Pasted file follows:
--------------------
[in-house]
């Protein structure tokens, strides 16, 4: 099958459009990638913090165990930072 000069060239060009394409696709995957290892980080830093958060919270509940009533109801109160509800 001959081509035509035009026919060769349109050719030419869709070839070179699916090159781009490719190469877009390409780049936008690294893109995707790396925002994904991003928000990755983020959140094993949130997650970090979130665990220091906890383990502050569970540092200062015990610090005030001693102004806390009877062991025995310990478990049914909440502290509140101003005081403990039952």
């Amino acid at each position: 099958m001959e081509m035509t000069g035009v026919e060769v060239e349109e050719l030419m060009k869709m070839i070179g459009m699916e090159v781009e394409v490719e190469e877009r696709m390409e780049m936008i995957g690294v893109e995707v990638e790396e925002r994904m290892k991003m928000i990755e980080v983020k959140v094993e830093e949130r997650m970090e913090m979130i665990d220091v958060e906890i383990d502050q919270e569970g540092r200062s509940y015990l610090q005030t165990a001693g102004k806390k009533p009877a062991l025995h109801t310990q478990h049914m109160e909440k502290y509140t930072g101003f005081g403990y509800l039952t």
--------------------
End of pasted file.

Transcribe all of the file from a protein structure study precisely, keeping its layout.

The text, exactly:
[in-house]
């Protein structure tokens, strides 16, 4: 099958459009990638913090165990930072 000069060239060009394409696709995957290892980080830093958060919270509940009533109801109160509800 001959081509035509035009026919060769349109050719030419869709070839070179699916090159781009490719190469877009390409780049936008690294893109995707790396925002994904991003928000990755983020959140094993949130997650970090979130665990220091906890383990502050569970540092200062015990610090005030001693102004806390009877062991025995310990478990049914909440502290509140101003005081403990039952």
């Amino acid at each position: 099958m001959e081509m035509t000069g035009v026919e060769v060239e349109e050719l030419m060009k869709m070839i070179g459009m699916e090159v781009e394409v490719e190469e877009r696709m390409e780049m936008i995957g690294v893109e995707v990638e790396e925002r994904m290892k991003m928000i990755e980080v983020k959140v094993e830093e949130r997650m970090e913090m979130i665990d220091v958060e906890i383990d502050q919270e569970g540092r200062s509940y015990l610090q005030t165990a001693g102004k806390k009533p009877a062991l025995h109801t310990q478990h049914m109160e909440k502290y509140t930072g101003f005081g403990y509800l039952t």